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The trick to creating strategic roadmaps

Love it or hate it, roadmaps are a reality of any tech venture. Sales, Tech, Product Management, everyone creates roadmaps. But often the roadmaps go stale or reality decides to deviate from the roadmap and we forget about them.

This is often the case when the roadmap is created looking forward i.e. we look at where we are and start adding things we hope to achieve at certain points in the future. We call them milestones and get a good picture of what might be possible.

But this kind of roadmap is just one of the many possible future paths. And the less stable the environment the less credible the roadmap will be.

But there’s a different perspective one can take when creating roadmaps. One that is perhaps much closer to the real reason roadmaps got so much hype in the business world. Enter the strategic roadmap.

By definition, a strategic roadmap is a written down or visualized form of your strategy. Writing down a roadmap allows you to communicate and distribute it, eliciting feedback from stakeholders, and becoming a reference point to which you can circle back, and focus discussions around.

But how do you create a strategic roadmap? Here’s the 3 step trick:

Step 1: Create your roadmap looking backward

Simply ask yourself what you want to achieve 3 years from now. Then ask, what would need to happen 2 years from now to achieve that outcome, then looks for a 1-year milestone that feeds the year 2 goal, and then 6 months from now, and finally 3 months from now.

Step 2: Adjust milestones to represent significant outcomes you can measure

With step 1, you already have a roadmap with milestones, but as you will find you might have put in too many details or focussed on things to do rather than outcomes you want to achieve. Step 2 is a reminder to check two things: Is an intermediate milestone significant enough to be on the roadmap, if not remove or adjust. And more importantly, how will you know when it’s done i.e. is it measurable?

Once you adjust the milestones for significance and measurability, your roadmap is already 10 steps ahead of most businesses.

Step 3: Filter through a strategic lens and adjust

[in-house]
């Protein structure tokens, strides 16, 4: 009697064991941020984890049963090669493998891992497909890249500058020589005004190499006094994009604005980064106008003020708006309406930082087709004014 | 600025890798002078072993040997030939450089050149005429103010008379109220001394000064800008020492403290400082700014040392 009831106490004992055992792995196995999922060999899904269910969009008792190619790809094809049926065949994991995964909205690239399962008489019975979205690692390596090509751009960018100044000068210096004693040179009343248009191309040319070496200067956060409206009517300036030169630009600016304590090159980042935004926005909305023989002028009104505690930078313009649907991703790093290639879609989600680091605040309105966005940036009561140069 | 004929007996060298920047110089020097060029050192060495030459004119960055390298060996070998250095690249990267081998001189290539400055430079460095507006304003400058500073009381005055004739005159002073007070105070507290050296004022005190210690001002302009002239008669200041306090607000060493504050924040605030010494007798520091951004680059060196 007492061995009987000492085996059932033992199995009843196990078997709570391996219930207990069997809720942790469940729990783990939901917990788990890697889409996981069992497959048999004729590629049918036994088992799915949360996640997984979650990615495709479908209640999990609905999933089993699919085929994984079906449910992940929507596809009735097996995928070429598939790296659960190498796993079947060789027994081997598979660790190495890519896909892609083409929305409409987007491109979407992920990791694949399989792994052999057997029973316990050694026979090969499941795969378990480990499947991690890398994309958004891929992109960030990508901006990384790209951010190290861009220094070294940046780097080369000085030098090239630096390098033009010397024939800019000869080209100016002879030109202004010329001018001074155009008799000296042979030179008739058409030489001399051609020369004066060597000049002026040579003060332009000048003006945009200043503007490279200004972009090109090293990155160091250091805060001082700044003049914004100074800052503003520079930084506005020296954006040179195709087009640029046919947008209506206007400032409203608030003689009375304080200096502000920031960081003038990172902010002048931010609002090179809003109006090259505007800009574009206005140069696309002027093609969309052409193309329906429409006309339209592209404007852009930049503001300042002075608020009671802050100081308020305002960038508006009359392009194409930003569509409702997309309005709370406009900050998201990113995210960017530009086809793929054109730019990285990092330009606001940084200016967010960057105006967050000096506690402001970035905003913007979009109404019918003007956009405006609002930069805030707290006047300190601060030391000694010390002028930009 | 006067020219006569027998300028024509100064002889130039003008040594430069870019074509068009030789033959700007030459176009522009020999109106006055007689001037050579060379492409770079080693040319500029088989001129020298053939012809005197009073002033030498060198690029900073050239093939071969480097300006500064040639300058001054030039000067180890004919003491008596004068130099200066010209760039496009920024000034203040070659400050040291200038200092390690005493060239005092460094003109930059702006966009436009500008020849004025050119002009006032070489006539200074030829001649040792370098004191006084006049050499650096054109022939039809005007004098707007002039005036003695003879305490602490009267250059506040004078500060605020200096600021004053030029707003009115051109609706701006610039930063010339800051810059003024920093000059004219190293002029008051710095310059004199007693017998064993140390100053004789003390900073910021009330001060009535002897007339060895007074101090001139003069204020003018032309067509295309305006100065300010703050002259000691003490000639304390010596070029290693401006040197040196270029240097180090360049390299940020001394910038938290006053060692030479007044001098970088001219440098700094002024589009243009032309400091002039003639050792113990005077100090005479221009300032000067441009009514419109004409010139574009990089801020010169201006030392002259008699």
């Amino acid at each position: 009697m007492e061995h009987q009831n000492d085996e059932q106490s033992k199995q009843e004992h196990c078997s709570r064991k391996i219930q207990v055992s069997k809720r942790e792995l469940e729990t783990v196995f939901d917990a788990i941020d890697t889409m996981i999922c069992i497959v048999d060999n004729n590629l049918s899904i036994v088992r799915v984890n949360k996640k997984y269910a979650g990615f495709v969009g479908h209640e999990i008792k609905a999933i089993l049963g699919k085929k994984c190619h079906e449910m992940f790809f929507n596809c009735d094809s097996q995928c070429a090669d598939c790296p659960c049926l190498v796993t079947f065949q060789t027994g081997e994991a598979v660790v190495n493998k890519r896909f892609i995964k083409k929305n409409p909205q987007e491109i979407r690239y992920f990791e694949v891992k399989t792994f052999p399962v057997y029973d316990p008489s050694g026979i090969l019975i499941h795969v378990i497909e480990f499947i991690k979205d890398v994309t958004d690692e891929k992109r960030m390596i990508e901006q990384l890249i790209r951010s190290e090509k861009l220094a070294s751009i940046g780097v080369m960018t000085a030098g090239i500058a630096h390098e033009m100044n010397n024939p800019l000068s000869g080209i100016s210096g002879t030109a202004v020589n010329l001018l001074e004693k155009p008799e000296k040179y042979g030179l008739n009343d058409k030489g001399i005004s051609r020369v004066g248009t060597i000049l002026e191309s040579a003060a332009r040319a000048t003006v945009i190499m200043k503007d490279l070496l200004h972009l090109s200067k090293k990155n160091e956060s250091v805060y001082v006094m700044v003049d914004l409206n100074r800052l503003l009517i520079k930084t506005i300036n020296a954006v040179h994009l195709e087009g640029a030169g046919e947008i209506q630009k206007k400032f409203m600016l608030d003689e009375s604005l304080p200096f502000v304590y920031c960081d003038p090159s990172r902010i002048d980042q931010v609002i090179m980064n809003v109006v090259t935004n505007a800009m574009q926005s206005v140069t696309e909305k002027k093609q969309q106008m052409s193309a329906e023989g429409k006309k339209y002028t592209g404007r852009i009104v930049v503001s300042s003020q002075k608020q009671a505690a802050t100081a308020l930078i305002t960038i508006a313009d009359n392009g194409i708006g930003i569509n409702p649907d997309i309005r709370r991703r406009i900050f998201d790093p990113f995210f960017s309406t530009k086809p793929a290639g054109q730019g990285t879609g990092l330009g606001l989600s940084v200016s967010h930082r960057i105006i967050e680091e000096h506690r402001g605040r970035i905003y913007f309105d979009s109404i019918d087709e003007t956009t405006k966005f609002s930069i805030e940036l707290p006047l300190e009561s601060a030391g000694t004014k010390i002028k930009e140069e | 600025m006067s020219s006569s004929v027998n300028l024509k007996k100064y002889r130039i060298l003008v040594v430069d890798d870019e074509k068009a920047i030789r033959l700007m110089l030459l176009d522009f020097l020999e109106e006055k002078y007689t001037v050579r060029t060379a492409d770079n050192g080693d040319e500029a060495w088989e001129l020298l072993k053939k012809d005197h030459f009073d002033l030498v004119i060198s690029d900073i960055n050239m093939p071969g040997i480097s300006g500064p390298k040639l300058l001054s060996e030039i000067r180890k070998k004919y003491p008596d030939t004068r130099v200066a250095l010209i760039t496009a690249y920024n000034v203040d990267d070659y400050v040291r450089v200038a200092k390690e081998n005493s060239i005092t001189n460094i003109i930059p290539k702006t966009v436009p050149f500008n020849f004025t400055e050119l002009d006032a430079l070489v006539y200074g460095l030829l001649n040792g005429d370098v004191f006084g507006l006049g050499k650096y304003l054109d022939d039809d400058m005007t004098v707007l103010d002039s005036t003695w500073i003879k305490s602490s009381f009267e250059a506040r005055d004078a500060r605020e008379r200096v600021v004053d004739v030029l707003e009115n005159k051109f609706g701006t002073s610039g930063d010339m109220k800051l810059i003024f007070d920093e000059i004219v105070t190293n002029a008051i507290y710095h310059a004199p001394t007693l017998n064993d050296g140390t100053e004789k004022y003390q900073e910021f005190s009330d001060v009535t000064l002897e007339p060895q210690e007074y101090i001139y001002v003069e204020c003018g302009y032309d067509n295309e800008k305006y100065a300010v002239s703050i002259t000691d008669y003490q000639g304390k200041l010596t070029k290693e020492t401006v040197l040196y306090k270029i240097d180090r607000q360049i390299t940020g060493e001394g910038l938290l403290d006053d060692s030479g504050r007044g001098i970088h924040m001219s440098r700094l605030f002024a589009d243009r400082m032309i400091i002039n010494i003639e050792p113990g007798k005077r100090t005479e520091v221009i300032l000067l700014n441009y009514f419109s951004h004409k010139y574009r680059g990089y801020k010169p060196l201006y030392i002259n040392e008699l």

This is the trick you came to this article for, so let’s turn this roadmap into a strategic one. A strategic roadmap plays out like a game of chess. Each move builds on top of the last, and creates a strategic advantage and space for upcoming moves i.e. you’re not just reacting to what the opponent did, but building up the board as you want it to get to a specific state that will ensure your win.

The milestones on your roadmap should play out the same. Each milestone will naturally have its impact, but do they enable the next milestone(s), and do they make it easier to take the next steps. If they do, you’re not just progressing, you’re creating an exponential advantage toward your eventual outcome.

A strategic roadmap will naturally leave out any unnecessary implementation details i.e. how you achieve the outcome is often not part of such a roadmap, hence the nick-name “high-level roadmap”. But more important than the brevity of such a roadmap, the clear focus on measurable outcomes frees up your mental energy to find creative ways to achieve your goals.

And last but not the least, such a roadmap never gets stale, because every time you see it, you know how close and far you are from your strategic goals, and allows you to course-correct without losing time on too much detail.

👉🏼 If this strategy to creating roadmaps makes sense to you, let me know, and do share it with the world!



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Founder of https://epekworks.com — passionate about products and people, and helping them live meaningfully and well.